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UMass Chan study identifies potential on/off switch for HIV-1

Discovery points to a new strategy for eliminating latent HIV-1 reservoirs

  Jeremy Luban, MD
  Jeremy Luban, MD

Research from the lab of Jeremy Luban, MD, is shedding light on how hidden reservoirs of HIV-1, the virus that causes AIDS, evade detection by the immune system and elimination by antiviral drugs. These findings, published in Nature Microbiology, show that HIV-1 is maintained in a latent state within CD4+ T cells by cellular proteins known as the HUSH complex, and that the Vpx and Vpr accessory proteins encoded by many viruses related to HIV-1 degrade this complex, thus allowing dormant virus to wake up and start transcription. Targeting the HUSH complex to activate HIV-1 may be an avenue for making latent viral reservoirs susceptible to antiviral therapies. 

“If we could find a way to manipulate the HUSH complex itself to wake HIV-1 up from its slumber, the latent virus might then become susceptible to current antiviral drugs,” said Dr. Luban, the David J. Freelander Professor in AIDS Research and professor of molecular medicine. “We have excellent drugs that suppress HIV-1 replication and protect infected people from getting AIDS. But these drugs are not curative. Infection is for life. Once you stop taking the drugs the latent virus rebounds and you’re back where you started.”

HIV-1 inserts its genome into the chromosomes of long-lived immune cells known as memory CD4+ T cells. Once inside the cell’s genome, the virus can then use the cell’s machinery to replicate and ultimately kill the host cell. Patients become immunocompromised, develop AIDS and in most cases, succumb to opportunistic infections.

Once inside a cell’s genome, however, the virus may also lay dormant for long periods of time. While in its inactive state, the immune system and antiviral drugs are unable to recognize and attack infected cells. If antiviral treatment is stopped, the virus will eventually re-awaken and spread. It’s believed that if the virus could be awakened in a controlled way from this dormant state, it could then be treated with antiviral drugs, potentially eliminating these hidden reservoirs and providing a cure.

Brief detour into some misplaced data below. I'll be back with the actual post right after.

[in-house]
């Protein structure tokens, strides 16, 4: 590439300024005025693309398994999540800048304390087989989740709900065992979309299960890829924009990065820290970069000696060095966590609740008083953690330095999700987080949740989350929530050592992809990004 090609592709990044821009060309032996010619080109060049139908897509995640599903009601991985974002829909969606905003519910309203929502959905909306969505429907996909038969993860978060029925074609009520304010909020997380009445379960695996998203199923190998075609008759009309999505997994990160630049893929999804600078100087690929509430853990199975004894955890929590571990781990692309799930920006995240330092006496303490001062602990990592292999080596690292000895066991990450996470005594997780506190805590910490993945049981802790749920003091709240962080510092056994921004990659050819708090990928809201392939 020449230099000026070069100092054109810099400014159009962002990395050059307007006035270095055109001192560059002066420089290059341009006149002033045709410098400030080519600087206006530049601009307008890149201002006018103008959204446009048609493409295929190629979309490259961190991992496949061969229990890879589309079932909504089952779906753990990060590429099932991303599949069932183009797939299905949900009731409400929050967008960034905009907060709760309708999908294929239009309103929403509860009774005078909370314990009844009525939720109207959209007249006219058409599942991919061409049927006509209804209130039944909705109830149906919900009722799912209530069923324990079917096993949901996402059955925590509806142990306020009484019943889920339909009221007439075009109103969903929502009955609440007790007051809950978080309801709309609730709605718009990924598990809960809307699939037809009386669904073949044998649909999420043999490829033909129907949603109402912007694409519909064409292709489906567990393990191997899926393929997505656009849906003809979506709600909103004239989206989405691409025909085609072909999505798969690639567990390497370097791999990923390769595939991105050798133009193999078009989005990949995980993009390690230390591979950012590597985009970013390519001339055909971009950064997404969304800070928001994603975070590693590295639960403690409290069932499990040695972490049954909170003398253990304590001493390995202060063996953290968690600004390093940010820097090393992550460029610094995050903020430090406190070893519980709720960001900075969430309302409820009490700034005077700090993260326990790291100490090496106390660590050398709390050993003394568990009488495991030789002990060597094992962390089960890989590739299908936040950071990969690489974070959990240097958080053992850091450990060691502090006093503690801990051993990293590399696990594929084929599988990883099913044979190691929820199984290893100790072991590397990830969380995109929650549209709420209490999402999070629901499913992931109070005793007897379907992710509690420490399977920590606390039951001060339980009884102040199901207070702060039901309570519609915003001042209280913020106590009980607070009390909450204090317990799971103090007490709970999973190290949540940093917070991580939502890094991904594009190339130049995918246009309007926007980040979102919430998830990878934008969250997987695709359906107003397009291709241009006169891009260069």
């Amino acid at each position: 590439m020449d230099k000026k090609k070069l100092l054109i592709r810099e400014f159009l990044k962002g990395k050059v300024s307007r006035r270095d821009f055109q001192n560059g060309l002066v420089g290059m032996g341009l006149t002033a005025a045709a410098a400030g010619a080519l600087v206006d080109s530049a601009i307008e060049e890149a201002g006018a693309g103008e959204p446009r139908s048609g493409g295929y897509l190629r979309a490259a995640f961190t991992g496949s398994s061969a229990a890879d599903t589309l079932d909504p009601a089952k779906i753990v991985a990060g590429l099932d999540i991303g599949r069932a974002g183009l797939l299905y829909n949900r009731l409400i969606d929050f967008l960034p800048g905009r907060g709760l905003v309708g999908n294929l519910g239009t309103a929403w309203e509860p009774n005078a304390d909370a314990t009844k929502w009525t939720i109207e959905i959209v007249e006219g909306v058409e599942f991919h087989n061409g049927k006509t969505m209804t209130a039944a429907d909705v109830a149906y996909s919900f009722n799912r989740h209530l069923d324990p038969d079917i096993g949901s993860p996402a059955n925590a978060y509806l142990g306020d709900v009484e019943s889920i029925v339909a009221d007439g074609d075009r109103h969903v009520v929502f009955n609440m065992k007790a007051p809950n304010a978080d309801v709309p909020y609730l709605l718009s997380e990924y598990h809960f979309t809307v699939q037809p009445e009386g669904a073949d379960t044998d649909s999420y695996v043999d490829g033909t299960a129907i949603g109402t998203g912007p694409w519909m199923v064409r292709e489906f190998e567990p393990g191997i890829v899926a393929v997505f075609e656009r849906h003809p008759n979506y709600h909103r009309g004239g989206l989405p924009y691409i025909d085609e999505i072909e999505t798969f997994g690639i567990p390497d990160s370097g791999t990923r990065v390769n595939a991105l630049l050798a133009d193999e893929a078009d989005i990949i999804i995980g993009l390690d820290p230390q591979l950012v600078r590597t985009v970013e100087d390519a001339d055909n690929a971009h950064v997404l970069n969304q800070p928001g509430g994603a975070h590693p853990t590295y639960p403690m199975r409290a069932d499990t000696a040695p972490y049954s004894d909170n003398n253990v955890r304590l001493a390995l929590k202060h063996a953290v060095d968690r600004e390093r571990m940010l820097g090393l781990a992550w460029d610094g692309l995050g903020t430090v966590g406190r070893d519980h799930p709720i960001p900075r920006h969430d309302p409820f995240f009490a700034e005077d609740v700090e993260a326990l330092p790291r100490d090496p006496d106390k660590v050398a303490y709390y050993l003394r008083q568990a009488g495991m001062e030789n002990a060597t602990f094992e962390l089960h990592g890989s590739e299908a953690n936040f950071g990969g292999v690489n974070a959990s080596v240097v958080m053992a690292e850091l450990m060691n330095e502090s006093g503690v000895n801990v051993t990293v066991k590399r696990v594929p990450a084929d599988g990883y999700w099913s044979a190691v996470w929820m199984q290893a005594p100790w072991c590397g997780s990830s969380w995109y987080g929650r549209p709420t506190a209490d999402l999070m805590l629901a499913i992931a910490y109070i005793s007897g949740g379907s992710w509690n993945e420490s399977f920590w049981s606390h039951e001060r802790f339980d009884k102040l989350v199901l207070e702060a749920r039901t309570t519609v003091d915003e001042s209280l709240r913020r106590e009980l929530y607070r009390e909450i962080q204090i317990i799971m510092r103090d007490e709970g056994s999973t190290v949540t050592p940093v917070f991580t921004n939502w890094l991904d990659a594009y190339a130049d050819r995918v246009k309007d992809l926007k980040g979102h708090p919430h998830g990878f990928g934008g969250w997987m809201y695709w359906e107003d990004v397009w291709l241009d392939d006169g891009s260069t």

“The genetic material is always present,” said Luban, “even if it is not active because of the antiviral treatment. Clinically, there’s interest in better understanding this process, since such information might lead to methods that eliminate the virus completely.”

Leonid Yurkovetskiy, PhD, a postdoc in the Luban Lab, discovered that the viral accessory proteins Vpr and Vpx prevented the silencing of HIV-1 transcription that normally happens after infection of T cells. Then, by screening candidate host proteins known to regulate transcription, Dr. Yurkovetskiy discovered that disruption of any of the HUSH complex components mimicked the activity of Vpr or Vpx. He then showed that Vpx bound to the HUSH protein components and degraded them, subsequently activating viral transcription. 

“The HUSH complex is an important defensive element against HIV-1 and other retroviral elements,” said Luban. “Vpx or Vpr allow HIV-1 and other retroviruses or retroelements to wake up from suppression by the HUSH complex.”

Luban added, “What’s more, many viruses related to HIV-1 have similar proteins for degrading the HUSH complex. That these viruses have all evolved a way to disrupt this process underscores just how important the HUSH complex is to silence viral replication. If we could target this system, it’s possible that we could turn the virus on just enough for it to be recognized and eradicated by current antiviral therapies.”

A lot also remains unknown about the HUSH complex, he said. “We’re not sure how this complex is recruited to the HIV-1 genome,” he said. “We don’t know why it silences retro-elements in the genome but not other genes. Those are some of the questions that we hope to answer next.”

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